e m i n e n t l i v e s S h a k e s p e a r e The World as Stage Bill Bryson
To Finley and Molly and in memory of Maisie±
ContentsChapter One In Search of William Shakespeare 1 Chapter Two The Early Years, 1564–1585 22 Chapter Three The Lost Years, 1585–1592 45 Chapter Four In London 66 Chapter Five The Plays 96 Chapter Six Years of Fame, 1596–1603 117 Chapter Seven The Reign of King James, 1603–1616 132 Chapter Eight Death 152 Chapter Nine Selected Bibliography Acknowledgments Claimants 181 197
About the Author Other Books in theEminent Lives Series Cover Copyright About the Publisher CreditsOther Books by Bill Bryson
Chapter One In Search of William Shakespeare± Before he came into a lot of money in 1839, Rich-ard Plantagenet Temple Nugent Brydges Chandos Gren-ville, second Duke of Buckingham and Chandos, led a largely uneventful life. He sired an illegitimate child in Italy, spoke occasionally in the Houses of Parliament against the repeal of the Corn Laws, and developed an early interest in plumbing (his house at Stowe, in Buckinghamshire, had nine of the first ﬂush toilets in England), but otherwise was distinguished by nothing more than his glorious prospects and many names. But after inherit-ing his titles and one of England’s great estates, he astonished his associates, and no doubt himself, by managing to lose every penny of his inheritance in just nine years through a series of spectacularly unsound investments. Bankrupt and humiliated, in the summer of 1848 he ﬂed to France, leaving Stowe and its contents to his creditors. The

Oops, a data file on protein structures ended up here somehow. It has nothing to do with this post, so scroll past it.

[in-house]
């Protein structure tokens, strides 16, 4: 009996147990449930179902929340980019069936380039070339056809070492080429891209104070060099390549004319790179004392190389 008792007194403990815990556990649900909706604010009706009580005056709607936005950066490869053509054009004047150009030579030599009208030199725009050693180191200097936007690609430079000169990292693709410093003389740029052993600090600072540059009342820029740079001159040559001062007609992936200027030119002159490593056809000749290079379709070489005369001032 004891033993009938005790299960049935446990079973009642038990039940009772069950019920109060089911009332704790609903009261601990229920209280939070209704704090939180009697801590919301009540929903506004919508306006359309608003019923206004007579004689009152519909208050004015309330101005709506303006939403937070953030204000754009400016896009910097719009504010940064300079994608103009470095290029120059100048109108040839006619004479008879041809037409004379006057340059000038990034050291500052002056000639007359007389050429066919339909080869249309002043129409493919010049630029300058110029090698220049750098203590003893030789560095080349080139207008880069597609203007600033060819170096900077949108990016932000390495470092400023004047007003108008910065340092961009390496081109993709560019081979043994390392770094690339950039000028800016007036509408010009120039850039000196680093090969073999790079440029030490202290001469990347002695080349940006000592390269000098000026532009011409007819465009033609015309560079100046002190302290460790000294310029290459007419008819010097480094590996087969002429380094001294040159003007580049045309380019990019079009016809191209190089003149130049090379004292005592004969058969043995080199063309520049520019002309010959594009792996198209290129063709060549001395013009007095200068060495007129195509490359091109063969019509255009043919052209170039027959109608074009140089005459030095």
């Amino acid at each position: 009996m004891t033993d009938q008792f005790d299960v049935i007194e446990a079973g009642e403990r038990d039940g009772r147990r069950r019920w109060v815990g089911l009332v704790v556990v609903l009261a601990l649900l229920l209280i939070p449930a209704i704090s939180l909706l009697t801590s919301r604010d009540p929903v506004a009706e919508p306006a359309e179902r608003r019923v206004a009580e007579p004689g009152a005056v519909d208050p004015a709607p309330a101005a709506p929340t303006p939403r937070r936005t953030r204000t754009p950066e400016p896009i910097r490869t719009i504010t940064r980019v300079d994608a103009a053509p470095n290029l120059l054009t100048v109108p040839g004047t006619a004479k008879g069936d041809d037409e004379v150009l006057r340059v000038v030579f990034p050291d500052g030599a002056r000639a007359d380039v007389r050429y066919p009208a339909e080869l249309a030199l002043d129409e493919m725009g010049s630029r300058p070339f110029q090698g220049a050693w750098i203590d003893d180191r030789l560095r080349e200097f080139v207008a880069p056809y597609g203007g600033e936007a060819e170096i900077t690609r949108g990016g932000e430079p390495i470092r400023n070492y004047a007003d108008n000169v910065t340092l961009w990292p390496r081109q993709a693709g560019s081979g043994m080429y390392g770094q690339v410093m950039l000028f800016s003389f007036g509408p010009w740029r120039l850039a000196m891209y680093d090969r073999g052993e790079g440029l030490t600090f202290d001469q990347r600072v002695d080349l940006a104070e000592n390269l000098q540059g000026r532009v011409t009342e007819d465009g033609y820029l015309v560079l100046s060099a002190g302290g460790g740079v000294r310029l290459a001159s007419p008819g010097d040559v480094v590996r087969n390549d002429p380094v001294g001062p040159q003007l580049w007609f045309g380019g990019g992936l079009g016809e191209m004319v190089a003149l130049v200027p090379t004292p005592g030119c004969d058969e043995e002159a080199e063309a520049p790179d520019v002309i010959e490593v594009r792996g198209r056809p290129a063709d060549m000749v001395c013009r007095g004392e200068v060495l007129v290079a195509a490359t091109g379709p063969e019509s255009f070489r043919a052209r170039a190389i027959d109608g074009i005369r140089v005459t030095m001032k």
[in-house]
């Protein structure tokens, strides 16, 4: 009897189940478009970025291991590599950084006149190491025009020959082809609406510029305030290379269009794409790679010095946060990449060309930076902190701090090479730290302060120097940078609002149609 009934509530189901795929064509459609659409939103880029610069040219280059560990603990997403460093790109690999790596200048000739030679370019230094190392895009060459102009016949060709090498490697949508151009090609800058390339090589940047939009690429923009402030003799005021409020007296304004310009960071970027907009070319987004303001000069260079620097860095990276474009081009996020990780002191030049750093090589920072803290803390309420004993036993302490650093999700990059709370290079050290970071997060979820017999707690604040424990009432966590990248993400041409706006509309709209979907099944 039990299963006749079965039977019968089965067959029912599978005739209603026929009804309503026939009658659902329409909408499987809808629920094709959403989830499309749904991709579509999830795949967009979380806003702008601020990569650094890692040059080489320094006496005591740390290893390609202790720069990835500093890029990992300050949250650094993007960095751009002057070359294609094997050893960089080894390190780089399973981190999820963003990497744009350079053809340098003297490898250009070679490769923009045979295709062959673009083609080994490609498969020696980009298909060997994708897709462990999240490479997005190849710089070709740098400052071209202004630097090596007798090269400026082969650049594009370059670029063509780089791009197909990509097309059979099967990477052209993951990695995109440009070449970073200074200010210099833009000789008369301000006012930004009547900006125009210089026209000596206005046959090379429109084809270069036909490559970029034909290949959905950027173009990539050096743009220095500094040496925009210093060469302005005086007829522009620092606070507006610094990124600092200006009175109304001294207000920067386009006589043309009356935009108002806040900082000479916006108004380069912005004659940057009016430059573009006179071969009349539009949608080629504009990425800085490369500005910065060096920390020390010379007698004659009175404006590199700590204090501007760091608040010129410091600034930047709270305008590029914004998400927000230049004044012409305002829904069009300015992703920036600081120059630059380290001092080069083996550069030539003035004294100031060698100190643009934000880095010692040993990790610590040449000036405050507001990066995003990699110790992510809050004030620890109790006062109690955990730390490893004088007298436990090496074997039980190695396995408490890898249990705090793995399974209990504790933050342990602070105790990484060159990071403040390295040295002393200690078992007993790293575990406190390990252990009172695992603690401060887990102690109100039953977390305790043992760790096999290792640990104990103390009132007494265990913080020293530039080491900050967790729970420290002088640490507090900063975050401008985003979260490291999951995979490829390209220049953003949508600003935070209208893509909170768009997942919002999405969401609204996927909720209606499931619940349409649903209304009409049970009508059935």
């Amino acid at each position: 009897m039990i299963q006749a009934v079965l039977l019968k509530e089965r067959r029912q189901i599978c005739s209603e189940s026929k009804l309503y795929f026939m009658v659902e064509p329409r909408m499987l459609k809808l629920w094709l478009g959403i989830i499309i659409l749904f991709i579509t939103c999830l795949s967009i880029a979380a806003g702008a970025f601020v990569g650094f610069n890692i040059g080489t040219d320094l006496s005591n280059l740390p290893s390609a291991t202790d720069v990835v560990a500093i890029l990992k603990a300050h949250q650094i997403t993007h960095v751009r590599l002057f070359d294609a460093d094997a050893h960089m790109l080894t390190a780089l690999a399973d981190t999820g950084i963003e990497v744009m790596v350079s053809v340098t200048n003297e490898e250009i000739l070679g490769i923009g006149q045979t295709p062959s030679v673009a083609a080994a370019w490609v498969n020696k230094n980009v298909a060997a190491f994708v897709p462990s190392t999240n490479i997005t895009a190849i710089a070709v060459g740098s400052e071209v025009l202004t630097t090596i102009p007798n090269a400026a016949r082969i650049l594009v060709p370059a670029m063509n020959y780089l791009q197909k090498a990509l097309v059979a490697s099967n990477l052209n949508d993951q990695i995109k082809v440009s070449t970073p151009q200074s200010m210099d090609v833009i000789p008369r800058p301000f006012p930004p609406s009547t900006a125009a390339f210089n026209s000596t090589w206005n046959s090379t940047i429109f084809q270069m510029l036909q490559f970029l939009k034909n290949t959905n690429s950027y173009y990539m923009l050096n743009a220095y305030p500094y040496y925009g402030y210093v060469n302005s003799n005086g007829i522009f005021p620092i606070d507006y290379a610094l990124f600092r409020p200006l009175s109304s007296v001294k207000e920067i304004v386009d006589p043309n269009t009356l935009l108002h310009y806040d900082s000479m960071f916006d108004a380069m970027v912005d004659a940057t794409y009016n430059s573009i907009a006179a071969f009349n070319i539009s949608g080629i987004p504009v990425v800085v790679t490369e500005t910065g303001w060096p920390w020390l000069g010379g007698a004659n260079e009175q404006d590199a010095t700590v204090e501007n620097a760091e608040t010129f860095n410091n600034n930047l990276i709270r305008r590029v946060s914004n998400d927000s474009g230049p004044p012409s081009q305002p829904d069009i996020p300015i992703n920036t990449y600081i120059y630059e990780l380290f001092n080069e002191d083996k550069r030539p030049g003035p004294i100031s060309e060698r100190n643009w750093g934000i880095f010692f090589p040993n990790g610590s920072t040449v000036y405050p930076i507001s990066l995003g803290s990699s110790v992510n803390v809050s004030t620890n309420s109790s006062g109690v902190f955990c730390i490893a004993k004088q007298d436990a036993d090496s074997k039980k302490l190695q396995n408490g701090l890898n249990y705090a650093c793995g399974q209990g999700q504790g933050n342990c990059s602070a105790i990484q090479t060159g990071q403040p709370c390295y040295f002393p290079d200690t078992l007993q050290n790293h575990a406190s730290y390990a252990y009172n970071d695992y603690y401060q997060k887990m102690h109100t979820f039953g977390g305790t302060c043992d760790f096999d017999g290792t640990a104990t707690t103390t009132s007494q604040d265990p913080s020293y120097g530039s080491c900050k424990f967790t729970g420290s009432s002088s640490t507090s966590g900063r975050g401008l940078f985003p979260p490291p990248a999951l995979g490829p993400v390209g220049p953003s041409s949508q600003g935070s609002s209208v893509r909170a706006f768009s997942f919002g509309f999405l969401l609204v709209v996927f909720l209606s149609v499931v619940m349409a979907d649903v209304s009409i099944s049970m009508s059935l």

Bill Bryson± auction that followed became one of the great social events of the age. Such was the richness of Stowe’s furnishings that it took a team of auctioneers from the London firm of Christie and Manson forty days to get through it all. Among the lesser-noted disposals was a dark oval portrait, twenty-two inches high by eighteen wide, purchased by the Earl of Ellesmere for 355 guineas and known ever since as the Chandos portrait. The painting had been much retouched and was so blackened with time that a great deal of detail was (and still is) lost. It shows a balding but not unhandsome man of about forty who sports a trim beard. In his left ear he wears a gold earring. His expression is confident, serenely rakish. This is not a man, you sense, to whom you would lightly entrust a wife or grown daughter. Although nothing is known about the origin of the paint-ing or where it was for much of the time before it came into the Chandos family in 1747, it has been said for a long time to be of William Shakespeare. Certainly it lookslike William Shake-speare—but then really it ought to, since it is one of the three likenesses of Shakespeare from which all other such likenesses are taken.